I did a bit of poking about on the great big internet to discover that a moment is 90 seconds, which is good to know. This garden has provided more than its fair share of memorable moments. Some memorable for the wrong reasons and others wonderfully unforgettable.
But the most surprising moments were the breathless ones. The ones without wind. Everyone said, “you won’t be able to grow much there, it is too windy.” I have defied them as evident in the flourishing garden I have managed to create. Ok there is wind but for the middle of the growing season it isn’t all that bad and compared to my old garden in the open, often windswept swamp, it isn’t out of the ordinary.
And I know all of this because is I got a fabulous weather station for Christmas. I set it up in the centre of the garden and it measures so many aspects of my microclimate. I can find out the pressure, humidity, dew point, and other things I still have to understand their relevance. But that will come with time. For now, I’m most interested in two things – wind and rain.
Over the last month the wind came from all four quarters and directions in between. But it comes as no surprise that the predominate direction was from the West (42%) and from the Southwest (28%). It rarely came from the Northeast – only for 1.3% of the time. And it wasn’t really that strong – not compared to the 212km/h winds that we experienced last April. The worst that was delivered in January was 27km/h with the worst gusts at 44km/h. Ok so I had to prop up the sweetcorn a couple of times, but it was nothing serious.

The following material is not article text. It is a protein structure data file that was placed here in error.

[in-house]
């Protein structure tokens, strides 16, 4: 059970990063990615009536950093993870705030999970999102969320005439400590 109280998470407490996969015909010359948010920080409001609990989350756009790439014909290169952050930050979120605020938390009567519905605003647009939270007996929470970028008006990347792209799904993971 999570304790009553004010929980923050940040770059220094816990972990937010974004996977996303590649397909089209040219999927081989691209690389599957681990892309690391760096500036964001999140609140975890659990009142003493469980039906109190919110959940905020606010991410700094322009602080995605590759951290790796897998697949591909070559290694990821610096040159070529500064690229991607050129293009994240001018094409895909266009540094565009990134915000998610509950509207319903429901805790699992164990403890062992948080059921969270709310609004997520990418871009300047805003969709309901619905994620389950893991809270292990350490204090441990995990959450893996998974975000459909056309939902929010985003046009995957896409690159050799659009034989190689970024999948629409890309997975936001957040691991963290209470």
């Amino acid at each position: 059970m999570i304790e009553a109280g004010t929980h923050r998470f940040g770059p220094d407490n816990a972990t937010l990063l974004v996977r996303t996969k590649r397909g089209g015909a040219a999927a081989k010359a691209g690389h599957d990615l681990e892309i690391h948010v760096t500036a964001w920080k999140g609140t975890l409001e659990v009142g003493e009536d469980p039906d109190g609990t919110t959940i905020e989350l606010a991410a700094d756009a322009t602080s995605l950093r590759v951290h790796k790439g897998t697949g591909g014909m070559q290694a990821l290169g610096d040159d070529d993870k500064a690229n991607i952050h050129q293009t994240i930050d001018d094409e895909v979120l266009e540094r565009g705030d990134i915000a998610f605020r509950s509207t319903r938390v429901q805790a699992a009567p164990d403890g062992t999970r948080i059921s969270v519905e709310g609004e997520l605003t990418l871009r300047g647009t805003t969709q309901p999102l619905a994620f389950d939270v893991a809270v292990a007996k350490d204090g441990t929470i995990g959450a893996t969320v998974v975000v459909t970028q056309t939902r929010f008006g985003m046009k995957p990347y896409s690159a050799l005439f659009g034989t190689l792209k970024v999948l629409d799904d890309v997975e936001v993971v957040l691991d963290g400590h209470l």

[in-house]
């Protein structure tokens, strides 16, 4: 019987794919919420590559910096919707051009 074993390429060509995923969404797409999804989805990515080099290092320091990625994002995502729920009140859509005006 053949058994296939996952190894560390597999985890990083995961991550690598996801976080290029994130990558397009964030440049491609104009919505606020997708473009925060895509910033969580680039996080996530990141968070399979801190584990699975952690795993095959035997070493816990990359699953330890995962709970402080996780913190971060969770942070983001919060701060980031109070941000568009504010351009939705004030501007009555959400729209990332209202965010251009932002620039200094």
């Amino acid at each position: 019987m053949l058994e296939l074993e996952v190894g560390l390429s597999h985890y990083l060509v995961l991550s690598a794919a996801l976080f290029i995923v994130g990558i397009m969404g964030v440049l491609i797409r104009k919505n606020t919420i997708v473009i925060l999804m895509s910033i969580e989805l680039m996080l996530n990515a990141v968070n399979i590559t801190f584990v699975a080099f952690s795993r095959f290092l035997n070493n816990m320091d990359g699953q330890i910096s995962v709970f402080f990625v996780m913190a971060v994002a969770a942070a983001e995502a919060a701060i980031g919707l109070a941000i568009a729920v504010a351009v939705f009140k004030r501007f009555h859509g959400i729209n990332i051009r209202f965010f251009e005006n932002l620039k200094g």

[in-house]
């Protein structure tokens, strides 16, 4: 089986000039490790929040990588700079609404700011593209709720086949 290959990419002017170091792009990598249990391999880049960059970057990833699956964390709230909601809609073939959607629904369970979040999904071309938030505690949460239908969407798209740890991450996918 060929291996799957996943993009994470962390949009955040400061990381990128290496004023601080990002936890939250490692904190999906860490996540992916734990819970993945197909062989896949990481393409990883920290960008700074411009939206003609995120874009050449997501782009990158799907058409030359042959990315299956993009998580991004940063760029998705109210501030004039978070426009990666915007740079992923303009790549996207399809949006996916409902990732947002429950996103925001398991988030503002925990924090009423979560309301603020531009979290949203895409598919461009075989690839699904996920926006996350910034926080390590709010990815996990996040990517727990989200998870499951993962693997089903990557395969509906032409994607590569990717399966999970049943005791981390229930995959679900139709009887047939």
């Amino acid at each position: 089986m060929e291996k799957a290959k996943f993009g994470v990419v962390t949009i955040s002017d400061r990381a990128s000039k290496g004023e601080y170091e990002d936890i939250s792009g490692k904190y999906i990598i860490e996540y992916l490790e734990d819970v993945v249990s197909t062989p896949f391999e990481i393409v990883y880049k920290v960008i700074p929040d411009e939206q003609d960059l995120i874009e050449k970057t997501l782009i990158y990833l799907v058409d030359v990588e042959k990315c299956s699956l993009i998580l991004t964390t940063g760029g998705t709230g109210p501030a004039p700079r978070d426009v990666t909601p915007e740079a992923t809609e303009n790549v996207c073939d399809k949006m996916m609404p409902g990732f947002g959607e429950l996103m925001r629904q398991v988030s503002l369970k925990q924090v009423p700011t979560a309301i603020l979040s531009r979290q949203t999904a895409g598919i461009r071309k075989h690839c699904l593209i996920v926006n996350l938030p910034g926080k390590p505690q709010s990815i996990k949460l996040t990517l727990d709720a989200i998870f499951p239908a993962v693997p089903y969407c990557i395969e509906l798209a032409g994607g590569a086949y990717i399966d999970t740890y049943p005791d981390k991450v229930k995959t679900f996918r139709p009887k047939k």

One thing I was really not expecting was there were moments with no wind at all. 1320 of them to be precise. (Bearing in mind a moment is 90 seconds.) There were 33 hours without so much as a puff of wind. This happened on 12 days with one day being calm for an astonishing 10.5 hours! This place is beginning to lose that wild reputation with me – well for the month of January at least.
The rain is another set of data I devoured with great interest. In the old place we had an unlimited supply of water in the form of a bore. Here we only have the rain collected from the roof of the house. We have two 30 thousand litre tanks, one for the house and one for the garden. But the garden one has never been filled to the top as we installed it in September and the winter rains stopped and we had to start the summer with a truckload of water and got another the other day.
I got the sense that we weren’t getting the kind of rain other people got. The water laden clouds would sail on by to dump on our inland neighbours, or it was accompanied by wind and so it would come in horizonal and wasn’t able to land on the roof. Water, water everywhere and not a drop to drink couldn’t be more apt.
There wasn’t a lot of rain in January, but as much as I would like to say “well it is midsummer.” But that isn’t a fair call as in more years than not it is a wash out, just as everyone goes out camping in their tents. It is like nature has a cruel sense of humour. But this year was one of the good ones, endless blue-sky summer days. And the numbers agree – we only had 49.2mm of rain over 5 January days, and 40.2 of those where on one single day!
They say knowledge is power and I look forward to gathering more data over the months and years and get a good insight into what is actually going on here so I won’t be bound by the limitations of what I think will cope on the wild west. If the veggie patch is anything to go on, the possibilities are very exciting indeed!
Come again soon – late summer is now upon us.
Sarah the Gardener : o)